Environmentalists find few victories this year in Sacramento
Posted: 09/10/2011 06:49:24 PM PDT
The environmental movement bumped into a bad economy in Sacramento this year, and there's little doubt who came up on the short end.
"For the environment, this is probably the least productive year in a decade," said Warner Chabot, executive director of the California League of Conservation Voters.
With unemployment at 12 percent, the state facing continued deficits and a national climate hostile to many new government regulations, the political will in Sacramento -- even among Democrats -- for broad new conservation measures was largely drowned out this year.
As California's 2011 legislative session wound down at midnight Friday, environmentalists who had hoped a year ago that the election of Democrat Jerry Brown as governor might bring a wave of new green laws were instead left to consider a few small victories, and plenty of disappointment.
Among the modest results: A ban on shark fin soup. A penny per-barrel increase on the fee oil companies pay to fund California's oil spill programs. And a prohibition on a controversial chemical used in baby bottles.
"The economy has eliminated doing almost anything that involves money," Chabot said, "and there is a sensitivity to new regulations."
Sacramento's experience is part of a wider trend. On the national stage, regulation has become an even dirtier word. With job creation taking center stage in the 2012 campaign, Republican presidential contenders are questioning the now well-established science behind global warming, and even President Barack Obama irked environmentalists last week when he failed to beef up national smog standards.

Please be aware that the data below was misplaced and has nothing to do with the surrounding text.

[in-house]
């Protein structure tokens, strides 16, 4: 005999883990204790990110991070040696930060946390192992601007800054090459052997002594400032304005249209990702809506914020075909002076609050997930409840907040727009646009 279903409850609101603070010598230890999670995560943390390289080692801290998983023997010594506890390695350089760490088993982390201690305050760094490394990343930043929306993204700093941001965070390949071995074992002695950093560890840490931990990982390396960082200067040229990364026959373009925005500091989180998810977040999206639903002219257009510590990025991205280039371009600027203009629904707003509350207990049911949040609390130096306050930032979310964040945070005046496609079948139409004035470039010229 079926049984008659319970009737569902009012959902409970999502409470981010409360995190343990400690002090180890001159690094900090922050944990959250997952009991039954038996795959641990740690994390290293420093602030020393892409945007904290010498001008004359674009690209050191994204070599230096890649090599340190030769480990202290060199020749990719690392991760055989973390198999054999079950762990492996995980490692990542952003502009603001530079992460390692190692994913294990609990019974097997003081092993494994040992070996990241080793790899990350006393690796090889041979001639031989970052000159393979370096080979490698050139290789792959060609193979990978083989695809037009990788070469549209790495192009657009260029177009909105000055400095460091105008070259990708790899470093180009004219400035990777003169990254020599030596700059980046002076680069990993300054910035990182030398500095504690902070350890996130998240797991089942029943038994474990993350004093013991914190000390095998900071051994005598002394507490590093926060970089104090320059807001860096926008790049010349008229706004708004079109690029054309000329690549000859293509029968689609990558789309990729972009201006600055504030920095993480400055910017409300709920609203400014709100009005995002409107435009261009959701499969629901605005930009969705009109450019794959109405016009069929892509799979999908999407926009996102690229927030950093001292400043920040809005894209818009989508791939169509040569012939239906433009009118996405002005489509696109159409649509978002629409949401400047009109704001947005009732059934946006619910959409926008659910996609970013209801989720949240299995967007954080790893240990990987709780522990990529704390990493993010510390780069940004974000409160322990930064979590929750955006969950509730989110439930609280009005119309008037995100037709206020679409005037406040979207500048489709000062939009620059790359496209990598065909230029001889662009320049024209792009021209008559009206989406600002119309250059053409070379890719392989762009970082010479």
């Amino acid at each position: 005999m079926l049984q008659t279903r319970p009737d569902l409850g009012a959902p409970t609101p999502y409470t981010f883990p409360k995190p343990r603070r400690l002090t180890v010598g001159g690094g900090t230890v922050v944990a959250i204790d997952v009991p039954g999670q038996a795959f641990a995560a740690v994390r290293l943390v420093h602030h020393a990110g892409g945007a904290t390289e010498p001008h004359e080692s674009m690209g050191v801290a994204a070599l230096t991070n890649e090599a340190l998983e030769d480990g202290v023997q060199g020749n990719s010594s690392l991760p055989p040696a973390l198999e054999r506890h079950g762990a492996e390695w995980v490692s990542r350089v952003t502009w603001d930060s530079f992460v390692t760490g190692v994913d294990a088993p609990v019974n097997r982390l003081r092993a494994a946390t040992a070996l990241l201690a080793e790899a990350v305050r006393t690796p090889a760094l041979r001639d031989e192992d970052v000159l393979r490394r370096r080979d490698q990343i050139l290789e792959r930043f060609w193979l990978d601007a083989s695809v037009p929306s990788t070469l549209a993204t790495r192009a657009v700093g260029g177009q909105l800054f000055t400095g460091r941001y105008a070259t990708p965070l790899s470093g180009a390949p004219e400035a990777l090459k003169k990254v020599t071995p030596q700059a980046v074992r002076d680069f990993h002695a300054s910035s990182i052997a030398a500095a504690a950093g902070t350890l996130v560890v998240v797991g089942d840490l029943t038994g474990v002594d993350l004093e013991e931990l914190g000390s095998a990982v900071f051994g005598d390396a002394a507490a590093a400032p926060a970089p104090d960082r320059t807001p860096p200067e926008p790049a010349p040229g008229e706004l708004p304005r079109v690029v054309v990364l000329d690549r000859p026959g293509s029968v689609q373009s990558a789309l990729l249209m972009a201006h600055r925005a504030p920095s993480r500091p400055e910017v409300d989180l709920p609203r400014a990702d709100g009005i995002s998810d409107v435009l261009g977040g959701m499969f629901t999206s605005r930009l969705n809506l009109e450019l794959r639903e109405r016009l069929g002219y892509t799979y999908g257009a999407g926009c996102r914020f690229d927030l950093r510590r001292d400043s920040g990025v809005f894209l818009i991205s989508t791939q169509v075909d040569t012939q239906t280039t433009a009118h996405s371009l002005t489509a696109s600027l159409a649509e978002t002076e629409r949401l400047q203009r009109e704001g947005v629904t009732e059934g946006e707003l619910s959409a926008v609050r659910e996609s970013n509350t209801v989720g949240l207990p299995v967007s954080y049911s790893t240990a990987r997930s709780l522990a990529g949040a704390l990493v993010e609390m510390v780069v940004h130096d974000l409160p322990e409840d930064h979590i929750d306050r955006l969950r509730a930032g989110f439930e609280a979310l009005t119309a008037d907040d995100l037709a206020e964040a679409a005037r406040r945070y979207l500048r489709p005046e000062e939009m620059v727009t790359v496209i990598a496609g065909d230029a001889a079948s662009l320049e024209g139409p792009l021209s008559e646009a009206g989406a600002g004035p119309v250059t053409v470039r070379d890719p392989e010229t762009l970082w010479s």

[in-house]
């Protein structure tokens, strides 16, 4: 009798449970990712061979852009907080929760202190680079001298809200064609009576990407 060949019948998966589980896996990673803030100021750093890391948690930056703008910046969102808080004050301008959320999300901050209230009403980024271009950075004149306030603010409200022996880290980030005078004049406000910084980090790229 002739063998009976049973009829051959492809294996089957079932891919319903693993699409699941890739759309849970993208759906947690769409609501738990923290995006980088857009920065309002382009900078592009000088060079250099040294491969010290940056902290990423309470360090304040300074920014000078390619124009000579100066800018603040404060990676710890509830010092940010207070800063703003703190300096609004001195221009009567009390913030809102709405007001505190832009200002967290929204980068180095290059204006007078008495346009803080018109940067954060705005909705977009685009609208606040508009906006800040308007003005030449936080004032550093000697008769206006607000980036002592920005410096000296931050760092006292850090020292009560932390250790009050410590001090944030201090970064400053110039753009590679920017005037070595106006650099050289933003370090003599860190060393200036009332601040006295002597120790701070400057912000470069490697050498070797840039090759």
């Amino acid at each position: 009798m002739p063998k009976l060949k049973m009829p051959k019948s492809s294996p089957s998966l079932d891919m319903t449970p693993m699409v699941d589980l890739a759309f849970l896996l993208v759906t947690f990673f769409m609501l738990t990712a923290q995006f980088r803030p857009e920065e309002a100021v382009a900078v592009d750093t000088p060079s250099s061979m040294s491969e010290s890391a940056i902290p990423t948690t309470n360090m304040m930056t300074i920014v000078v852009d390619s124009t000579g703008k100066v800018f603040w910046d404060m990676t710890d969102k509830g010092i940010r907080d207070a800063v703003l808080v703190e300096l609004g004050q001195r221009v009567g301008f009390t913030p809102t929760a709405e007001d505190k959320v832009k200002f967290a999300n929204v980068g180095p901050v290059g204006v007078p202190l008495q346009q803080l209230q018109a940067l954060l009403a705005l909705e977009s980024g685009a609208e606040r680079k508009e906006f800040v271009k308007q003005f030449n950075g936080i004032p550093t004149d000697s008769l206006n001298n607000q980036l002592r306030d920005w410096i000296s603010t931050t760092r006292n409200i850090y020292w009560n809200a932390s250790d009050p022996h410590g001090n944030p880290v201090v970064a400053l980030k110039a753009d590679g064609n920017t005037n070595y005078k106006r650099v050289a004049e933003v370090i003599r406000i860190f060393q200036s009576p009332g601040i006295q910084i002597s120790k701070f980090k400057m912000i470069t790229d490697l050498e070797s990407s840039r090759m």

Winners and losers
Now, all eyes are on Brown, who has 30 days to sign or veto the bills the Legislature sent him.Among the main environmental bills on his desk are:
For every victory, however, there were many more losses for environmentalists:
Business groups say it is only right that eco-measures were kept in check this year."The key for employers is certainty, and over-regulation is the single biggest cause of uncertainty in the California business climate," said Loren Kaye, president of the California Foundation for Commerce and Education, an arm of the California Chamber of Commerce.
Republicans almost universally voted this year against new environmental laws, as they have for much of the past decade.
Huffman, who is chairman of the Assembly Water, Parks and Wildlife Committee, said that newly drawn districts and term limits, along with the tight economy, had many lawmakers particularly cautious of doing anything this year that might come back and be used in next November's elections.
"Everybody is looking over their shoulder left and right and not wanting to do things that upset industry supporters," he said.
Many environmental groups said the biggest victory of the year came in April when the governor signed SB 2X, a measure by Sen. Joe Simitian, D-Palo Alto, to require the state's utilities to produce 33 percent of their electricity from renewable sources by 2020.
That bill passed in a special session on jobs.
"I was in some ways fortunate that the issue got teed up earlier in the year and didn't get caught up in the larger push and shove that always happens at the end of the year," Simitian said.